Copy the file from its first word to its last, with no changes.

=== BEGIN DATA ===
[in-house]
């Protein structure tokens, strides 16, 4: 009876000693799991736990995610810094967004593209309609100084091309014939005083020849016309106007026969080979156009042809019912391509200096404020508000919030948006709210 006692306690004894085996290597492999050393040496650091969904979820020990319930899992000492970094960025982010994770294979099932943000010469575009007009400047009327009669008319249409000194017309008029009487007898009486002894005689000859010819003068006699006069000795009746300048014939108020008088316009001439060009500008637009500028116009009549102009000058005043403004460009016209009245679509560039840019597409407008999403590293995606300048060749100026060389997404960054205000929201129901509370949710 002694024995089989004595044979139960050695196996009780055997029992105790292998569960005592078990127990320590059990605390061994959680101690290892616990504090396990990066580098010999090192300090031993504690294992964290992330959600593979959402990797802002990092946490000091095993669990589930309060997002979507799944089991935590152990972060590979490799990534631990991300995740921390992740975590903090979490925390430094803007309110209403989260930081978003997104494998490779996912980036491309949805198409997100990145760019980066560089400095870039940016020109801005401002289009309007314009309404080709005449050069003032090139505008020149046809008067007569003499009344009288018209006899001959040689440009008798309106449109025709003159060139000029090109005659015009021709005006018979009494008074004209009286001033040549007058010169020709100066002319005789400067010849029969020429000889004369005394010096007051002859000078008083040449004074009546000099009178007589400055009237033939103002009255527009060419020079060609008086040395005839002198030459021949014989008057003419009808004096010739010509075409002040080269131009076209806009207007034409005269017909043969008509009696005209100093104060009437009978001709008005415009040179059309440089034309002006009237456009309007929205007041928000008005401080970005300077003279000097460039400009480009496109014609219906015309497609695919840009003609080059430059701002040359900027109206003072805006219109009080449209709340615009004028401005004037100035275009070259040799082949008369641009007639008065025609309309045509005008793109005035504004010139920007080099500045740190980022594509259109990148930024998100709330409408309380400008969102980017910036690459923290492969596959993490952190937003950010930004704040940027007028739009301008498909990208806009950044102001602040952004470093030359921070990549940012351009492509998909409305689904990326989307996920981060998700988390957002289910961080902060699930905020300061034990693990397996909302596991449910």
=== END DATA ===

[in-house]
């Protein structure tokens, strides 16, 4: 009876000693799991736990995610810094967004593209309609100084091309014939005083020849016309106007026969080979156009042809019912391509200096404020508000919030948006709210 006692306690004894085996290597492999050393040496650091969904979820020990319930899992000492970094960025982010994770294979099932943000010469575009007009400047009327009669008319249409000194017309008029009487007898009486002894005689000859010819003068006699006069000795009746300048014939108020008088316009001439060009500008637009500028116009009549102009000058005043403004460009016209009245679509560039840019597409407008999403590293995606300048060749100026060389997404960054205000929201129901509370949710 002694024995089989004595044979139960050695196996009780055997029992105790292998569960005592078990127990320590059990605390061994959680101690290892616990504090396990990066580098010999090192300090031993504690294992964290992330959600593979959402990797802002990092946490000091095993669990589930309060997002979507799944089991935590152990972060590979490799990534631990991300995740921390992740975590903090979490925390430094803007309110209403989260930081978003997104494998490779996912980036491309949805198409997100990145760019980066560089400095870039940016020109801005401002289009309007314009309404080709005449050069003032090139505008020149046809008067007569003499009344009288018209006899001959040689440009008798309106449109025709003159060139000029090109005659015009021709005006018979009494008074004209009286001033040549007058010169020709100066002319005789400067010849029969020429000889004369005394010096007051002859000078008083040449004074009546000099009178007589400055009237033939103002009255527009060419020079060609008086040395005839002198030459021949014989008057003419009808004096010739010509075409002040080269131009076209806009207007034409005269017909043969008509009696005209100093104060009437009978001709008005415009040179059309440089034309002006009237456009309007929205007041928000008005401080970005300077003279000097460039400009480009496109014609219906015309497609695919840009003609080059430059701002040359900027109206003072805006219109009080449209709340615009004028401005004037100035275009070259040799082949008369641009007639008065025609309309045509005008793109005035504004010139920007080099500045740190980022594509259109990148930024998100709330409408309380400008969102980017910036690459923290492969596959993490952190937003950010930004704040940027007028739009301008498909990208806009950044102001602040952004470093030359921070990549940012351009492509998909409305689904990326989307996920981060998700988390957002289910961080902060699930905020300061034990693990397996909302596991449910």